We are currently near the middle of the four monsoon months of June to September. Till now, we observe that after a patchy start, monsoon rains have recovered. As on 17 July 2022, overall rains are about 13 per cent above average. But, six states, including UP, Bihar, and Jharkhand have deficit rains even now and eleven states, including Gujarat, Telangana and parts of north-central Maharashtra are suffering due to excess rains. There are reports about paddy crops drying up in UP and vegetable and cotton crops damaging due to flooding in Maharashtra and Gujarat. Going forward, therefore, not just monthly averages, but also spatial and geographic spread of these rains have to be closely monitored.
Global inflation, particularly of US
Last week, inflation data for the US was also released. In June 2022, its retail inflation rate averaged about 9.1 per cent. This is the highest inflation rate US has seen in the last 41 years. The EU also revised its 2022 inflation forecast upwards to 6.8 per cent against the target of two per cent. These high rates of inflation affect the Indian economy in several ways. For example, high US inflation rates increase chances of a rate increase by the US Fed. If interest rates do increase in the US, chances of further depreciation of Indian currency become palpable. This depreciation is likely to increase the landed cost of imported commodities like the edible oils and pulses, which are critical to the Indian consumer. Also, a depreciated rupee will make our exports competitive, pushing up opportunities for Indian exporters.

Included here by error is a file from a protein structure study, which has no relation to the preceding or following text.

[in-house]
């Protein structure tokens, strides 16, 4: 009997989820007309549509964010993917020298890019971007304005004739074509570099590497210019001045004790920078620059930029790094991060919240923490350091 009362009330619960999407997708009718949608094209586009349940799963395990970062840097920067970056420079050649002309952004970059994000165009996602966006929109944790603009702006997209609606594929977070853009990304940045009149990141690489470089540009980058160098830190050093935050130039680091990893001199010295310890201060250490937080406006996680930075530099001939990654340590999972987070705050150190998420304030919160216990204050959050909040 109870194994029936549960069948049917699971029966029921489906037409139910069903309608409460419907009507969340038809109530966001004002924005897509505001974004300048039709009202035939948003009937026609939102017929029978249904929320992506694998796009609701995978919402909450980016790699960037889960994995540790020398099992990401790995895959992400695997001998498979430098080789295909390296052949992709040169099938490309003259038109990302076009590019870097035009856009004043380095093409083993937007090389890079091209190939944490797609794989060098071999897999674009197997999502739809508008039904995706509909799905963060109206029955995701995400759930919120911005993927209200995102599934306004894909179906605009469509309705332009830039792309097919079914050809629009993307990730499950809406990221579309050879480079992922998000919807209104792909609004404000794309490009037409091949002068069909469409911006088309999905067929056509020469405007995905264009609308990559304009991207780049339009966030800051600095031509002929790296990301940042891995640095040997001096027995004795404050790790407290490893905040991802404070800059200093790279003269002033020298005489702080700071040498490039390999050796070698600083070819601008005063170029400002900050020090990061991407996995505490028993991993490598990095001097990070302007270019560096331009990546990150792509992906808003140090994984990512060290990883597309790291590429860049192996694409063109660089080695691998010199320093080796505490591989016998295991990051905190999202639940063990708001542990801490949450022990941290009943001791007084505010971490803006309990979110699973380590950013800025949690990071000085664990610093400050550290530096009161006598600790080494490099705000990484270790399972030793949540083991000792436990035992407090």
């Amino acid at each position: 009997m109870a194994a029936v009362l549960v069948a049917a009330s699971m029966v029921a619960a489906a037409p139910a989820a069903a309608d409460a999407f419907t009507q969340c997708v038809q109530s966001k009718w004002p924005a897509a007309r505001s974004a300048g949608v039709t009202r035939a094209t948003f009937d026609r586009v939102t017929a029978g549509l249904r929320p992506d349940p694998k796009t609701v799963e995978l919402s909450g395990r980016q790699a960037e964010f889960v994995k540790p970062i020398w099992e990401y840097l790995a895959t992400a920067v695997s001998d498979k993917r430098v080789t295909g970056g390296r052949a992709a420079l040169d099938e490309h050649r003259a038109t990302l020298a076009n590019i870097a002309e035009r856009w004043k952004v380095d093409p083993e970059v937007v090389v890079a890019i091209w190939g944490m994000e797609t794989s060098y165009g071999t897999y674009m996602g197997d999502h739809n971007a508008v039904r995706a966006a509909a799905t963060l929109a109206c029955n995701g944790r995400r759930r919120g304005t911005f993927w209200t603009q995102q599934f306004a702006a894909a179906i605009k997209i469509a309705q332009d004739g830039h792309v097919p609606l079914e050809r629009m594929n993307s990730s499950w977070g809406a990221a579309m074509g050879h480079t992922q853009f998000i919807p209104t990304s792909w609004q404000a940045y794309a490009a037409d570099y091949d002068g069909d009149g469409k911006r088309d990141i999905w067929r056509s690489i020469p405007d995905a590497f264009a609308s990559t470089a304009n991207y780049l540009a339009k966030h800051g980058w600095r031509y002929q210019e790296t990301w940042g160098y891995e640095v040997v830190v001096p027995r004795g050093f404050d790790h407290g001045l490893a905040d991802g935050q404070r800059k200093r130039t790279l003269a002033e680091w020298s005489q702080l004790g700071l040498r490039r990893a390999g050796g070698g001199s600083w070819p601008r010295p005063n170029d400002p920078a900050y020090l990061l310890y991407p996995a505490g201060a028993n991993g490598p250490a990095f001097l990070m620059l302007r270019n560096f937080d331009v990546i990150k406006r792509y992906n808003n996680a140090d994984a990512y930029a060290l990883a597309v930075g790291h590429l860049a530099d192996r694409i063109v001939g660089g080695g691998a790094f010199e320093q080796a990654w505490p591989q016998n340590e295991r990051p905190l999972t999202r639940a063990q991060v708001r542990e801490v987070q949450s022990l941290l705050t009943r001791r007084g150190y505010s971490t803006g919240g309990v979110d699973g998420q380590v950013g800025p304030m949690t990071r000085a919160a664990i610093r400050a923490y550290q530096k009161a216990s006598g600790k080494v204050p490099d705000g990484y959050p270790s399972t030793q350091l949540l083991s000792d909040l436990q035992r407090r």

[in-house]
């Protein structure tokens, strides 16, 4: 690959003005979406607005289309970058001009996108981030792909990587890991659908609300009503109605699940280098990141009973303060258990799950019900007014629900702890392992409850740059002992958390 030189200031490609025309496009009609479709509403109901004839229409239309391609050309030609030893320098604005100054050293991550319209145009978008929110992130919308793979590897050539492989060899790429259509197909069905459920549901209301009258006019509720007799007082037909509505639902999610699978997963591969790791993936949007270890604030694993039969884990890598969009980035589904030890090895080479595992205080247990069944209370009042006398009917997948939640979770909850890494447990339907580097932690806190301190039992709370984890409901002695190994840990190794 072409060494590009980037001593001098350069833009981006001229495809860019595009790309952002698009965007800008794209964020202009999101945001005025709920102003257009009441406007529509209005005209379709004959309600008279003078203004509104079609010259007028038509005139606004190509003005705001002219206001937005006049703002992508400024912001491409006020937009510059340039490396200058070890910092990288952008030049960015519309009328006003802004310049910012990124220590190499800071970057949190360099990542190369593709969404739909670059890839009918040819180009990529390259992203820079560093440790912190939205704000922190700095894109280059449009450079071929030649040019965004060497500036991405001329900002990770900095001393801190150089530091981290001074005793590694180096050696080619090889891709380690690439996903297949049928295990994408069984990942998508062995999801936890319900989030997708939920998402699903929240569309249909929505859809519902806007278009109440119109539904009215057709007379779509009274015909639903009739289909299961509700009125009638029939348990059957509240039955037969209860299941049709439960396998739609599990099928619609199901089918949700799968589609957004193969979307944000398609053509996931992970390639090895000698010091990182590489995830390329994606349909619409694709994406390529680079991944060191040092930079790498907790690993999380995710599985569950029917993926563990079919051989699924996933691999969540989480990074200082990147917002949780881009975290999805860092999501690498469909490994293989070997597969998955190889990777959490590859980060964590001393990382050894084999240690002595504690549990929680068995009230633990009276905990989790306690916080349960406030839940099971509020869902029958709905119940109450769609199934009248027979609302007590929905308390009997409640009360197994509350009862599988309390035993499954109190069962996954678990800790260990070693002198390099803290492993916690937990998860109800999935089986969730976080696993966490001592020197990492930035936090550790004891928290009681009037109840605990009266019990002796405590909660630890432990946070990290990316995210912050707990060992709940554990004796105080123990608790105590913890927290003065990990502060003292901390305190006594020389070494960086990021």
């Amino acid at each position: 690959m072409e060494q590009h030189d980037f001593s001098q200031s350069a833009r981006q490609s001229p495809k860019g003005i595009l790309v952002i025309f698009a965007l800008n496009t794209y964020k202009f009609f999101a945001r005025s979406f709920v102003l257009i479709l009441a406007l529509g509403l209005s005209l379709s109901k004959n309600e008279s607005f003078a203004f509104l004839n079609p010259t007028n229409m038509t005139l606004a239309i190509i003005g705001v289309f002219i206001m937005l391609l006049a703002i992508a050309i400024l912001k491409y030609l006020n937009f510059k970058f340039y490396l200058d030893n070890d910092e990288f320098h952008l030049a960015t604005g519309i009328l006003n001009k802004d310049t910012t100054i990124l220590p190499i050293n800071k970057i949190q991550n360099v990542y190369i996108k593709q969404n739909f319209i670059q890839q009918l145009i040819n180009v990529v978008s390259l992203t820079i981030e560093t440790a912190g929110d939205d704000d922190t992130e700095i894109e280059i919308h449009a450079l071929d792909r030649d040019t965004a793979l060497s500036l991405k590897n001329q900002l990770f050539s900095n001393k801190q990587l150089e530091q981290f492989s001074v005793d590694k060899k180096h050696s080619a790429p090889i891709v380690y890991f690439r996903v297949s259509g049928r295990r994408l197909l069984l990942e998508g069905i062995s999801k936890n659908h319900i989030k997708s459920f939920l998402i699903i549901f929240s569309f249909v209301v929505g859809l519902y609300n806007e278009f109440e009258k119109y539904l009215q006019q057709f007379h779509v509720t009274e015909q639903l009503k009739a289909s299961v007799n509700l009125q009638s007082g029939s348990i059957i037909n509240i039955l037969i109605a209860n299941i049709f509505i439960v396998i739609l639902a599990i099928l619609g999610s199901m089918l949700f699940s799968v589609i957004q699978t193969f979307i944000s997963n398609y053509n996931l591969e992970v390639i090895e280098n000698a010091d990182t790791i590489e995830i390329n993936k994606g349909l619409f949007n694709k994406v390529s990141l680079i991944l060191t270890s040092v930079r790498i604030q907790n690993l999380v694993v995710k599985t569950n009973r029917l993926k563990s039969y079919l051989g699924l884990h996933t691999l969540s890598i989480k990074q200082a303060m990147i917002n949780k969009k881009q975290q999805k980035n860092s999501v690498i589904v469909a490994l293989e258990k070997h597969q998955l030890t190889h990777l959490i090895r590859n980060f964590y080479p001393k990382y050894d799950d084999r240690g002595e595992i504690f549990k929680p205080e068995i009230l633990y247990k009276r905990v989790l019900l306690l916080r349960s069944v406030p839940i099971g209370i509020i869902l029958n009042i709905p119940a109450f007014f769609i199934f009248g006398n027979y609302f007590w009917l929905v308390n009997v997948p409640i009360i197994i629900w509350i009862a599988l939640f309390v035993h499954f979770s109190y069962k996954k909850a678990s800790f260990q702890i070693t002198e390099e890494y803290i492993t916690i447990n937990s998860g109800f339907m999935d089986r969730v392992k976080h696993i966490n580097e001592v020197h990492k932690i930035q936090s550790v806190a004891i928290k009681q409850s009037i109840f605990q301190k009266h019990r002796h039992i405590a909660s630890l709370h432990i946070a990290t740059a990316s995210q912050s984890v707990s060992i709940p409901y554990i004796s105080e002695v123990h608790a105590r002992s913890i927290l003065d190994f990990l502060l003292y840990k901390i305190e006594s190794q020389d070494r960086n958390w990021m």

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Global demand and supply situation
As per FAO, 46 countries, including 33 in Africa, 10 in Asia (including Sri Lanka, Pakistan and Bangladesh), two in Latin America and one in Europe (Ukraine) are already in need or will be needing external food assistance in the coming months. Extreme weather events, civil insecurity, high food prices, and economic downturn are some of the reasons cited by FAO for having pushed these countries to the current verge of food insecurity and crisis. As per IFPRI’s food restriction tracker, 21 countries including India (who banned wheat exports and capped sugar exports) have put bans on food exports.
This combination of (i) rising global prices, (ii) deepening global food crisis, (iii) growing number of countries banning food exports; and (iv) extreme weather behavior, contribute to increasing uncertainty about predicting food inflation in India. As India enters the festival season in the coming months, during which the demand is higher, usually prices tend to face upward pressures. Softening of global prices of edible oils, maize, crude, is good news for the government but uncertainty about Russia’s war on Ukraine, a weakening rupee and changed climate patterns pose stiff challenges to the policy makers.
If Indra dev continues to be kind, food inflation pressures would surely moderate.
Saini is an Agriculture Economist and Director, Khatri is Consultant and Hussain is former Agriculture Secretary, GOI and Director, Arcus Policy Research. Views are personal.
(Edited by Anurag Chaubey)